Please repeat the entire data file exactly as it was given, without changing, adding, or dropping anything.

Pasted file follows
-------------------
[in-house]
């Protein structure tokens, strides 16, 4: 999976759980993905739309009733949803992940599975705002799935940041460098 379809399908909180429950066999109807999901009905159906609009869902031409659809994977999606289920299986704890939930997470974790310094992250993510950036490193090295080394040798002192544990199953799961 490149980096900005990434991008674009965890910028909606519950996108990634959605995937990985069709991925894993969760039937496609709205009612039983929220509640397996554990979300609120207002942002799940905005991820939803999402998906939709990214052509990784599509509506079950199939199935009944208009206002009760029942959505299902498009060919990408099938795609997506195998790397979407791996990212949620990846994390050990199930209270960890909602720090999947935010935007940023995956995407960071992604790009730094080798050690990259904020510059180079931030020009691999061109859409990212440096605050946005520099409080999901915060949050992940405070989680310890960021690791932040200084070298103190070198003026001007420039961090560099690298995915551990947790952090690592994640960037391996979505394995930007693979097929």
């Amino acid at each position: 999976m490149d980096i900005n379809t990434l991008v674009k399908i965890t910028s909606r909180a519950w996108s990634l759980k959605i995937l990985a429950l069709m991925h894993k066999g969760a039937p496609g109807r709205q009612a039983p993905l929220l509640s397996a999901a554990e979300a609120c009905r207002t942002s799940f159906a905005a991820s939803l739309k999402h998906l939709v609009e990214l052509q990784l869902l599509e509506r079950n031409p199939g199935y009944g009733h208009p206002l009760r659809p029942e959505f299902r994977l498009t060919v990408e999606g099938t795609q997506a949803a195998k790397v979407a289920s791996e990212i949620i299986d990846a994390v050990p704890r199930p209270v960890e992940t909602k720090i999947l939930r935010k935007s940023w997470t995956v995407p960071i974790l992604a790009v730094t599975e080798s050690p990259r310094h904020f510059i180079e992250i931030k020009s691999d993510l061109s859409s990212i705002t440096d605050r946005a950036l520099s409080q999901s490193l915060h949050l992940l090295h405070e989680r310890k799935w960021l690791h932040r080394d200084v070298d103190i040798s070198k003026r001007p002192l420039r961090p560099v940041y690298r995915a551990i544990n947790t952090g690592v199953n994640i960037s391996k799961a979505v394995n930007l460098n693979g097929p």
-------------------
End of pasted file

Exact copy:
[in-house]
């Protein structure tokens, strides 16, 4: 999976759980993905739309009733949803992940599975705002799935940041460098 379809399908909180429950066999109807999901009905159906609009869902031409659809994977999606289920299986704890939930997470974790310094992250993510950036490193090295080394040798002192544990199953799961 490149980096900005990434991008674009965890910028909606519950996108990634959605995937990985069709991925894993969760039937496609709205009612039983929220509640397996554990979300609120207002942002799940905005991820939803999402998906939709990214052509990784599509509506079950199939199935009944208009206002009760029942959505299902498009060919990408099938795609997506195998790397979407791996990212949620990846994390050990199930209270960890909602720090999947935010935007940023995956995407960071992604790009730094080798050690990259904020510059180079931030020009691999061109859409990212440096605050946005520099409080999901915060949050992940405070989680310890960021690791932040200084070298103190070198003026001007420039961090560099690298995915551990947790952090690592994640960037391996979505394995930007693979097929």
């Amino acid at each position: 999976m490149d980096i900005n379809t990434l991008v674009k399908i965890t910028s909606r909180a519950w996108s990634l759980k959605i995937l990985a429950l069709m991925h894993k066999g969760a039937p496609g109807r709205q009612a039983p993905l929220l509640s397996a999901a554990e979300a609120c009905r207002t942002s799940f159906a905005a991820s939803l739309k999402h998906l939709v609009e990214l052509q990784l869902l599509e509506r079950n031409p199939g199935y009944g009733h208009p206002l009760r659809p029942e959505f299902r994977l498009t060919v990408e999606g099938t795609q997506a949803a195998k790397v979407a289920s791996e990212i949620i299986d990846a994390v050990p704890r199930p209270v960890e992940t909602k720090i999947l939930r935010k935007s940023w997470t995956v995407p960071i974790l992604a790009v730094t599975e080798s050690p990259r310094h904020f510059i180079e992250i931030k020009s691999d993510l061109s859409s990212i705002t440096d605050r946005a950036l520099s409080q999901s490193l915060h949050l992940l090295h405070e989680r310890k799935w960021l690791h932040r080394d200084v070298d103190i040798s070198k003026r001007p002192l420039r961090p560099v940041y690298r995915a551990i544990n947790t952090g690592v199953n994640i960037s391996k799961a979505v394995n930007l460098n693979g097929p």